Joyce Eckert was never much of an artist until March 2019, when she became a frequent visitor to Tacony LAB Community Arts Center. Having previously only colored and drawn in her childhood as much as a typical kid would, Eckert quickly found an escape in sketches and watercolors with her friends at the center.
“I used to quilt and embroider but I can no longer do that easily, but my doctor said I can still do my art,” said Eckert, who has leukemia.
Her routine was disrupted a year later by the COVID-19 pandemic, and though the center has opened and closed several times in the year since, Eckert has been unable to return to her favorite place due to her sickness. But that doesn’t mean she’s put down the pencil, still creating art and giving it to doctors and nurses down at Jefferson Hospital.
She also was able to participate in the Lab’s latest community project, a community quilt with squares submitted by community members depicting how COVID has impacted them run by resident artist Leah Reynolds. Despite the difficulties, Eckert was able to submit six of the 40 squares, including squares that represents the time she died for three minutes in September before coming back and her in the ER.
“Thank God I found the Tacony Lab,” she said.
During these unprecedented times, many have turned to art as a form of comfort. The arts center began hosting virtual classes at the beginning of shutdown, which Barb Baur, coordinator of the center, said attracted a brand-new audience.
“We’ve gotten people from all over the world,” Baur said, saying people from as far as London and Ireland have tuned in to the online classes.
Baur launched the virtual courses last spring complete with grab-and-go supply kits that taught viewers how to create their own masks or other projects. Kids were able to attend summer camp when the center was able to semi-reopen over the summer, and some in-person classes and events were held until they had to shut down again at the end of November.
Recently, the center launched a new hybrid model that will allow for in-person and virtual classes and events. For those attending in-person, there are temperature checks and hand sanitizing stations, and art stations are scrubbed down after use. Popular events such as kid’s club, which used to be first come first serve, are now registration only and split into two time slots so they can maintain the same capacity.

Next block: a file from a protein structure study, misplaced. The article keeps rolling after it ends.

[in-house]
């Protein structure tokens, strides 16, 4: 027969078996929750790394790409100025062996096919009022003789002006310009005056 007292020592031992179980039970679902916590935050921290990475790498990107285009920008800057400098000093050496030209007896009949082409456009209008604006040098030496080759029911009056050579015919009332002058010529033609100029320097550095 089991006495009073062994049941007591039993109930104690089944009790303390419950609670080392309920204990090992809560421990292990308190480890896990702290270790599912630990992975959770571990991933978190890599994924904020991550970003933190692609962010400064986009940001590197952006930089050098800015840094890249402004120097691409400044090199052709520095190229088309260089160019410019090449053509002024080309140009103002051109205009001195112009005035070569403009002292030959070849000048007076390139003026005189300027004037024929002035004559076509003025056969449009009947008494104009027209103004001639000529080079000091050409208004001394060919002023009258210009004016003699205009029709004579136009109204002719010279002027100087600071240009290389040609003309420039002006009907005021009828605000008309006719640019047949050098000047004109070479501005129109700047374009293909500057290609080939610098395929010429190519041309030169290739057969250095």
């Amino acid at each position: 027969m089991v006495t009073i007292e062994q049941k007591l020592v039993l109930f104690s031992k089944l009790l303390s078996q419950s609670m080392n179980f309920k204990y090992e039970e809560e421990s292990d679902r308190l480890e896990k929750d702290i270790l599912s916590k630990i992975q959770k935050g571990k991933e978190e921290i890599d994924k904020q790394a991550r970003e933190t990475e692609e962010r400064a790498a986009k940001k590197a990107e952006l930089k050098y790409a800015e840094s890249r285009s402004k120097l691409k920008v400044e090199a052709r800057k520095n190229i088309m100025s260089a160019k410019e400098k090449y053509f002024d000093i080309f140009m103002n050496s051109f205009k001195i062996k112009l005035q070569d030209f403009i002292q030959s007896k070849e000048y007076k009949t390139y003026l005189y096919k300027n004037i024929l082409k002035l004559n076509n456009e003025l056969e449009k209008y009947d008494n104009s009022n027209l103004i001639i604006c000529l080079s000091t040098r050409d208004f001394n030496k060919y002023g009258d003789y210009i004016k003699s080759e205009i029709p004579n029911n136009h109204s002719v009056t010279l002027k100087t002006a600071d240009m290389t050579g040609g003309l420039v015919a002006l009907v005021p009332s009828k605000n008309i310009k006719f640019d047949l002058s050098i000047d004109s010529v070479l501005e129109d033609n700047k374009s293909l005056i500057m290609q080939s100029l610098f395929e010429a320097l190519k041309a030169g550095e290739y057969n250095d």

Upcoming classes include eclectic topics such as creating 3D lamps (layering plastic sheeting to create a specific design), egg tempera (mixing certain types of paint with egg yolk) and more, along with regular drawing and crocheting classes.
The center will be bringing art to the community, too. The community quilt will be on display through April 24, including its first week outdoors for individuals to admire from the sidewalk. The next resident artist, Sarah Hunter, is currently preparing for the community to come together and create a collage themed around the concept of home. The project, which will also explore the architecture in the surrounding neighborhood, will be complete around June.
On Fridays in April, artist Lucia Alber will be decking the 6900 block of Torresdale Avenue out with colorful “yarn bombings,” which will decorate the trees with creative crochet. The community can join Friday evenings from 4 to 8 p.m. no matter their skill level. Walking tours celebrating the completion will happen May 7 and 8.
The pandemic forced people to adapt to a new normal, but places such as the arts center have learned to not only adapt but grow from it.
To keep up with classes, events and everything else happening at the center, visit Facebook.com/taconyLAB. ••